To understand how U2 snRNA is recognized by Pus7, pseudouridylation experiments were performed using truncated U2 snRNAs. As shown in Figure 6, sequence was successively deleted either from the 5′ end or the 3′ end of yeast U2 snRNA, approaching the target pseudouridylation nucleotide, U35. A mutant U2 substrate lacking the 5′‐most 21 nucleotides was efficiently pseudouridylated at position 35 (lane 1). Even when the 5′ 27 or 32 nucleotides were removed, conversion of U35 to Ψ35 still occurred, albeit with lower efficiency (lanes 2 and 3). These results suggest that a large majority of the yeast U2 snRNA nucleotides that lie 5′ to U35 are dispensable for Pus7‐catalyzed pseudouridylation. When the entire 3′ sequence downstream of stem–loops IIa and IIb (starting from position 104) was deleted, the remainder of U2 was efficiently pseudouridylated (Figure 6, lane 7). However, when deletion was extended to include stem–loops IIa and IIb, conversion of U35 to Ψ35 was abrogated (lanes 4–6). These results suggest that the primary sequence or the secondary structure of stem–loops IIa and IIb of U2 constitutes a Pus7 recognition motif necessary for the conversion of U35 to Ψ35. Since stem–loops IIa and IIb are distant from the target uridine, the critical RNA sequence recognized by S.cerevisiae Pus7 is clearly distinct from the sequence immediately flanking the target uridine, which is usually recognized by H/ACA motif RNPs that catalyze pseudouridylation of spliceosomal snRNAs in higher eukaryotes.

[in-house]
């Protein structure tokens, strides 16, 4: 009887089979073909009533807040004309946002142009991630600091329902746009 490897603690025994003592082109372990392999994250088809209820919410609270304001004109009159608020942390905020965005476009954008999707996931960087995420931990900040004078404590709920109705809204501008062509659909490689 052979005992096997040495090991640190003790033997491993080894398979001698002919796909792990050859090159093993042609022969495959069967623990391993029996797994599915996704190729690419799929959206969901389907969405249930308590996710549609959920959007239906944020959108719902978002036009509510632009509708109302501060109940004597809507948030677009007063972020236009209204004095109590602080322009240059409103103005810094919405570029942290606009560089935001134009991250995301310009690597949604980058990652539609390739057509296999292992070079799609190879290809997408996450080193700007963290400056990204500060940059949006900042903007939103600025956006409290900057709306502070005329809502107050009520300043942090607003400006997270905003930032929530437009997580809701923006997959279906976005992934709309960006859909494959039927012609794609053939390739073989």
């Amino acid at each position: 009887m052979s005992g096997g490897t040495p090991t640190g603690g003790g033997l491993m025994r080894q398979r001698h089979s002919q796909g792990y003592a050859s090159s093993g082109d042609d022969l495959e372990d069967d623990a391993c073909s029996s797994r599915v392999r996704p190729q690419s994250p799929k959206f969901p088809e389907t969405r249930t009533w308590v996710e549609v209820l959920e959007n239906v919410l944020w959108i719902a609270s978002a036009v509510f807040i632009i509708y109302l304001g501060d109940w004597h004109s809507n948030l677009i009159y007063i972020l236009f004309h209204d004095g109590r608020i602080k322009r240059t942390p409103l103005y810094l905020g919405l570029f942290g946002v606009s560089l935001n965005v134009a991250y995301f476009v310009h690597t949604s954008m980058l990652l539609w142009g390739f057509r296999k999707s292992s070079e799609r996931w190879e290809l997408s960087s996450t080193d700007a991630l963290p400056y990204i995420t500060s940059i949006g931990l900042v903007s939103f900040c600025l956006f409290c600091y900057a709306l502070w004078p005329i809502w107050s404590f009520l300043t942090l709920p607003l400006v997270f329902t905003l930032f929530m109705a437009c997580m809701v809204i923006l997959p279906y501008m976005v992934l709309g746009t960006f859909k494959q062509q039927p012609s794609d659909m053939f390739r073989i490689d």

Figure 6.

U2 stem–loop II region is essential for Pus7 function. Yeast U2 snRNA containing a single 32P radiolabel 5′ of U35 was site‐specifically cleaved. The RNA fragment containing the radiolabel was recovered and subjected to a pseudouridylation assay with purified GST–Pus7 (see Materials and methods, and previous figure legends). RNAs cleaved between positions 21 and 22, 27 and 28, or 32 and 33, begin with nucleotide 22 (lane 1), 28 (lane 2) or 33 (lane 3), respectively. RNAs cleaved between positions 37 and 38, 39 and 40, or 103 and 104, begin with nucleotide 1 and end with nucleotide 37 (lane 4), 39 (lane 5), 47 (lane 6) or 103 (lane 7), respectively. A schematic of yeast U2 is shown, and the approximate cleavage positions are indicated by arrows. Stem–loop I and stem–loop IIa,b are indicated. In lanes 1–7, equivalent molar amounts of all substrates and GST–Pus7 were used in the assays. Lanes 8 and 9 are controls in which the intact single radiolabeled U2 was digested with nuclease P1 before (−) or after (+) pseudouridylation.